Posted by: Laurence Harmon on 5/20/2009 | 0 Comments

The Center uses a star rating system, from a low of one star to a high of five. The ratings, based on health inspection surveys, staffing data and quality of care measures, are available at The website provides easy access to essential information for anyone evaluating nursing homes in a particular geographic area. 

According to the CMS Acting Administrator Kerry Weems, “Our goal in developing this unprecedented quality rating system is to provide families a straightforward assessment of nursing home quality, with meaningful distinctions between high and low performing homes.  The new information will also help consumers and families identify important questions to ask nursing homes and challenge nursing homes to improve their quality of care.”

The rating system is based on a nursing home's performance in the following critical areas:

Health inspection surveys.   State and federal surveyors perform annual assessments of each facility's healthcare services and measure its compliance with local and federal rules. The survey is intended to protect residents' health and safety. 

 Quality measures.  This category uses 10 key measures to examine the quality of a facility, including percentages of residents who have pressure ulcers (i.e., bedsores) after their first 90 days in the facility; the numbers of residents whose mobility worsened after admissions; and the receipt of proper medical care by the population. 

 Staffing information.  This category calculates the number of hours of nursing and other staff care per patient per day, adjusted to account for the particular needs of residents (e.g., illness levels, services required.) This measurement is considered to be particularly important, because the more professional attention is paid to nursing home residents, the more likely it is that the resident is receiving appropriate care.

The product of the system is a quality rating for a nursing home's performance according to these measures, coupled with a composite score. A one-star rating means that the facility is "much below average," while two stars represent "below average" performance. Three stars? "Average." Four stars means "above average," and five, the highest rating, means "much above average."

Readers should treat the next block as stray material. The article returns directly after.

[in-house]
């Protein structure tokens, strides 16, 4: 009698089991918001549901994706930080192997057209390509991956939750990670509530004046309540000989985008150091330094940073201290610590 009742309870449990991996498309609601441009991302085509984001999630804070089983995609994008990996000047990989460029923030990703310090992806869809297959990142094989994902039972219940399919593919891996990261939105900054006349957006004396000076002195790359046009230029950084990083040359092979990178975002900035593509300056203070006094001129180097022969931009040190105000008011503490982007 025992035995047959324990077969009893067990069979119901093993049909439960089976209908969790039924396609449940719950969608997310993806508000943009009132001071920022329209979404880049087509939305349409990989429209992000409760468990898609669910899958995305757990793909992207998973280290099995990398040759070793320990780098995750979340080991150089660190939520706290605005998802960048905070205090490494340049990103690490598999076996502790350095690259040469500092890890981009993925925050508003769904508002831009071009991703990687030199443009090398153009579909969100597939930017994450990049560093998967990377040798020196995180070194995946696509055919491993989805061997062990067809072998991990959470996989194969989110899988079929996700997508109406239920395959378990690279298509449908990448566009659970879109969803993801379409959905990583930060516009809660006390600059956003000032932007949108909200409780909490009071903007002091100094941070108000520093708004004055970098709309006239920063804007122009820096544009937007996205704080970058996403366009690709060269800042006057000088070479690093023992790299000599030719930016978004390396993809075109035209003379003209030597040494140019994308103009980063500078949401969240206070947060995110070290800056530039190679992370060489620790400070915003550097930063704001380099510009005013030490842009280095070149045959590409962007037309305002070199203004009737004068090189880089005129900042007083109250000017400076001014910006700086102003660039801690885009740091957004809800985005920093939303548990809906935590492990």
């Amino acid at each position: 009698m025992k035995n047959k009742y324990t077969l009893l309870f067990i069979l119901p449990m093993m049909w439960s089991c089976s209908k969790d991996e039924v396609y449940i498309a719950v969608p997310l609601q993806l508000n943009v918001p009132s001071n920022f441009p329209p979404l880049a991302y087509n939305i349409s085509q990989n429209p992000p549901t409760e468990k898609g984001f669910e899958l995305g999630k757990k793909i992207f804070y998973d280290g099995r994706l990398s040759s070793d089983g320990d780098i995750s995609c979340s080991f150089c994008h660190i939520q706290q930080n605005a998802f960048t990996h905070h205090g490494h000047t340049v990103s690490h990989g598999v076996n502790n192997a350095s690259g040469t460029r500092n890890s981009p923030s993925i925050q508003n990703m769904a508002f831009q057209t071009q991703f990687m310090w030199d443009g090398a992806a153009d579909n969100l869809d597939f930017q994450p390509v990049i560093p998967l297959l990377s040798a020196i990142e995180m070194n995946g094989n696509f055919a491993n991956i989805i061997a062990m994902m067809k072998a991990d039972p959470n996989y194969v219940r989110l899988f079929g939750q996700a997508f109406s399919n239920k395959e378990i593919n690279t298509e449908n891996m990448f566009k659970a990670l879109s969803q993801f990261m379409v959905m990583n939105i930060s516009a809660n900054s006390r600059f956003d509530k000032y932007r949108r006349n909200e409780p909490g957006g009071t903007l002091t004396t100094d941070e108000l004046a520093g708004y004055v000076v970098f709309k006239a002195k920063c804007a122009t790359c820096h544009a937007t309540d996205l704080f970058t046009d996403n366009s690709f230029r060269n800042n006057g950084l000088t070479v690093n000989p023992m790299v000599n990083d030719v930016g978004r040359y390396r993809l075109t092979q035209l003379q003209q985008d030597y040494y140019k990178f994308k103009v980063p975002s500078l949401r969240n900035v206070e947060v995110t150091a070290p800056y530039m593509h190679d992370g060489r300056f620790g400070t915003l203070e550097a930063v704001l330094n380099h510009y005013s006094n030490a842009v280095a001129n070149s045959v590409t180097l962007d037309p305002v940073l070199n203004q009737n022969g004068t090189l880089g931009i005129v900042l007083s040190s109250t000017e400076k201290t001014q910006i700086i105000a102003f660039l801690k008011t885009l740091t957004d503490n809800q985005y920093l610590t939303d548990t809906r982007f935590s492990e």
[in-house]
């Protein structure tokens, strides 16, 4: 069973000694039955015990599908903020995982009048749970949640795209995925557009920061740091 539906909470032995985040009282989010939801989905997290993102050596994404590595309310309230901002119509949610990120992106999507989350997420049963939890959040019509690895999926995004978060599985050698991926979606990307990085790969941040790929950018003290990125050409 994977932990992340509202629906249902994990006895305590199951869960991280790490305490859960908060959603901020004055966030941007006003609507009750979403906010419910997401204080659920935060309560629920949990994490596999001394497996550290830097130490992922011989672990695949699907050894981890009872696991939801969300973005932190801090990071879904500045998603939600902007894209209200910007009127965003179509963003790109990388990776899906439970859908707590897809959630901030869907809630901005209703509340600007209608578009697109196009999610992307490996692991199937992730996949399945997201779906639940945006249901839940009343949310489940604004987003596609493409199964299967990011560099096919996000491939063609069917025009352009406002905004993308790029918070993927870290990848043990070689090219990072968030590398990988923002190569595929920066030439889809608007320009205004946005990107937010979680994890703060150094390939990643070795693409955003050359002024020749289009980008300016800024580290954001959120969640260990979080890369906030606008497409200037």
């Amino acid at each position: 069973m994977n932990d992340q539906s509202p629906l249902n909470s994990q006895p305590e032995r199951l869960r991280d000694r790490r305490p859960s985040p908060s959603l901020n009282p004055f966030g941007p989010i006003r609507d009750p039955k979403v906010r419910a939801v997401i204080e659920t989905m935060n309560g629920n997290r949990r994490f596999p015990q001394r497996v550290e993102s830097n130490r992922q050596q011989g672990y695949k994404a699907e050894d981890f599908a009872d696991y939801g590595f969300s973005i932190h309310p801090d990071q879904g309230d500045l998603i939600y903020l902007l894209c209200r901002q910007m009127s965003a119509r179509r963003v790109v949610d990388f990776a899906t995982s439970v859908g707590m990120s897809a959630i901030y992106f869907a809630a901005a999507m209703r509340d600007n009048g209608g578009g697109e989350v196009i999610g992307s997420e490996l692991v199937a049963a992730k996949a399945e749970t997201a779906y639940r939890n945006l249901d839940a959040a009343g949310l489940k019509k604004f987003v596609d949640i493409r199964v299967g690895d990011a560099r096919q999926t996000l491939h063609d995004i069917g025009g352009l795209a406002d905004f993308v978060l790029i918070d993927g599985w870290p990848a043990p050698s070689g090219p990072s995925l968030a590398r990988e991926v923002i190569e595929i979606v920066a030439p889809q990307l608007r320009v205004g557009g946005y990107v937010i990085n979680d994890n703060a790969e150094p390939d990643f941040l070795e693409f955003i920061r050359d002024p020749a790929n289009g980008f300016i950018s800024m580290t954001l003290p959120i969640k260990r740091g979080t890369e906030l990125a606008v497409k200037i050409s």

“Choosing a nursing home or community-based care is one of the most difficult and sometimes confusing decisions families have to make,” noted Thomas Hamilton, director of the CMS group that designed the new system.  “The new website improvements also include links to information for community-based alternatives to nursing homes that may be of great interest to families. Regardless of the type of support a family chooses,” he said, “It is vital that families and caregivers use the Web site as just one of many important sources of information they should consult. Families should also consult with their physician, talk to the state’s nursing home ombudsman or the state’s survey and certification office and, most importantly, visit the nursing home or community-based program for themselves.”
The first round of ratings found about 12 percent of the nation's nursing homes deserved the five-star rating, while a disturbing 22 percent received only one star. Ratings for the other approximately two-thirds of the nursing homes were distributed fairly evenly among the two, three and four star rankings.
U. S. News rolled up the data to produce listings of the best ( and worst ( nursing homes, concluding that the 10 states that have the lowest percentage of top-rated homes are Louisiana, which has only nine five-star homes, slightly more than three percent of the 284 facilities in that state. Georgia, with 6.2 percent of its facilities rated tops, was second, followed by Oklahoma (7.1 percent); Tennessee (7.3 percent); West Virginia (7.7 percent); Kentucky (8.7 percent); Indiana (8.9 percent); Missouri (9.1 percent); Texas (9.3 percent); and Ohio and Utah, tied for tenth place, with 9.9 percent of five-star rated facilities.
About the author: Laurence Harmon is a principal of For more information regarding nursing homes, assisted living, or senior apartments, visit Great Places

Posted by: Laurence Harmon on 5/17/2009 | 0 Comments delivers answers straight to the computer screens of the Baby Boom generation, now essential participants in the housing and care decisions facing their aging parents offers a senior housing and care directory loaded with photos, lists of services and amenities and video interviews with residents and customers. It's also got a Life Transitions Toolkit packed with field manuals of advice and counsel especially for Boomers, and a rapid-fire daily Blog that's jammed with senior news, medical breakthroughs and humorous tidbits. 
Visit often: it's the single best resource for Baby Boomers and their parents about the world of senior housing alternatives and senior lifestyles.
Posted by: Laurence Harmon on 5/17/2009 | 0 Comments

And what, precisely, you may ask, is that?  It's Twine's "Coolest Gadget of the Week," the SmartFaucet, a gizmo that uses face recognition to remember the precise temperature and pressure you prefer for your bath or shower.  The Great Places blogmaster thinks that's cool, but an unlikely amenity for most of us.  It's possible, unfortunately, to use the SmartFaucet to check out your e-mails or upcoming calendar (in the shower!), which the Great Places blogmaster considers a particularly annoying additional feature.

And what does the Great Places blogmaster think of Twine?  It's kitschier than Google--after all, it's brand new and Google's a doddering 11 years old--but it's MUCH slower and dumber.  Projected life expectancy?  30 days, tops.




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